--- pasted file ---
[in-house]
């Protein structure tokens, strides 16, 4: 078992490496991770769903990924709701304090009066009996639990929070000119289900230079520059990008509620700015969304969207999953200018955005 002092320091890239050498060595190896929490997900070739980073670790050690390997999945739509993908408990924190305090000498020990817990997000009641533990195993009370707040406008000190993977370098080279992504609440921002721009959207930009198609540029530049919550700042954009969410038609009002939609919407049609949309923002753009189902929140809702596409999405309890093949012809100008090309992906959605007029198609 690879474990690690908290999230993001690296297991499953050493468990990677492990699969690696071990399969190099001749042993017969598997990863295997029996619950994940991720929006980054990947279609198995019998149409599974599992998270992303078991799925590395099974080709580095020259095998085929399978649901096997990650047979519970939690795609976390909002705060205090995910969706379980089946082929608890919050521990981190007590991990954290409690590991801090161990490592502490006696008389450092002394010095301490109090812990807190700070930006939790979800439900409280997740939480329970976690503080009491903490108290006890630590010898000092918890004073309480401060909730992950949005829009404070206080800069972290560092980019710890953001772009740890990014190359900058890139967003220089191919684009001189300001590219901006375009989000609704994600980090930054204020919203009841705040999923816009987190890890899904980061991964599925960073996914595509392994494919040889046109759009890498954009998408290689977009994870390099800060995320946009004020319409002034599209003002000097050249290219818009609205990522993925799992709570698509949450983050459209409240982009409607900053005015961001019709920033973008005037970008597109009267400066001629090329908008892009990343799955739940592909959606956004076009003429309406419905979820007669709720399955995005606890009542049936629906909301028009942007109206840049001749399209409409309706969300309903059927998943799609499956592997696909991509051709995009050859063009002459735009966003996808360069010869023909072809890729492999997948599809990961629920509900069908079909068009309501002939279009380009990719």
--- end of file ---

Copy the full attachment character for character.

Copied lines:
[in-house]
């Protein structure tokens, strides 16, 4: 078992490496991770769903990924709701304090009066009996639990929070000119289900230079520059990008509620700015969304969207999953200018955005 002092320091890239050498060595190896929490997900070739980073670790050690390997999945739509993908408990924190305090000498020990817990997000009641533990195993009370707040406008000190993977370098080279992504609440921002721009959207930009198609540029530049919550700042954009969410038609009002939609919407049609949309923002753009189902929140809702596409999405309890093949012809100008090309992906959605007029198609 690879474990690690908290999230993001690296297991499953050493468990990677492990699969690696071990399969190099001749042993017969598997990863295997029996619950994940991720929006980054990947279609198995019998149409599974599992998270992303078991799925590395099974080709580095020259095998085929399978649901096997990650047979519970939690795609976390909002705060205090995910969706379980089946082929608890919050521990981190007590991990954290409690590991801090161990490592502490006696008389450092002394010095301490109090812990807190700070930006939790979800439900409280997740939480329970976690503080009491903490108290006890630590010898000092918890004073309480401060909730992950949005829009404070206080800069972290560092980019710890953001772009740890990014190359900058890139967003220089191919684009001189300001590219901006375009989000609704994600980090930054204020919203009841705040999923816009987190890890899904980061991964599925960073996914595509392994494919040889046109759009890498954009998408290689977009994870390099800060995320946009004020319409002034599209003002000097050249290219818009609205990522993925799992709570698509949450983050459209409240982009409607900053005015961001019709920033973008005037970008597109009267400066001629090329908008892009990343799955739940592909959606956004076009003429309406419905979820007669709720399955995005606890009542049936629906909301028009942007109206840049001749399209409409309706969300309903059927998943799609499956592997696909991509051709995009050859063009002459735009966003996808360069010869023909072809890729492999997948599809990961629920509900069908079909068009309501002939279009380009990719």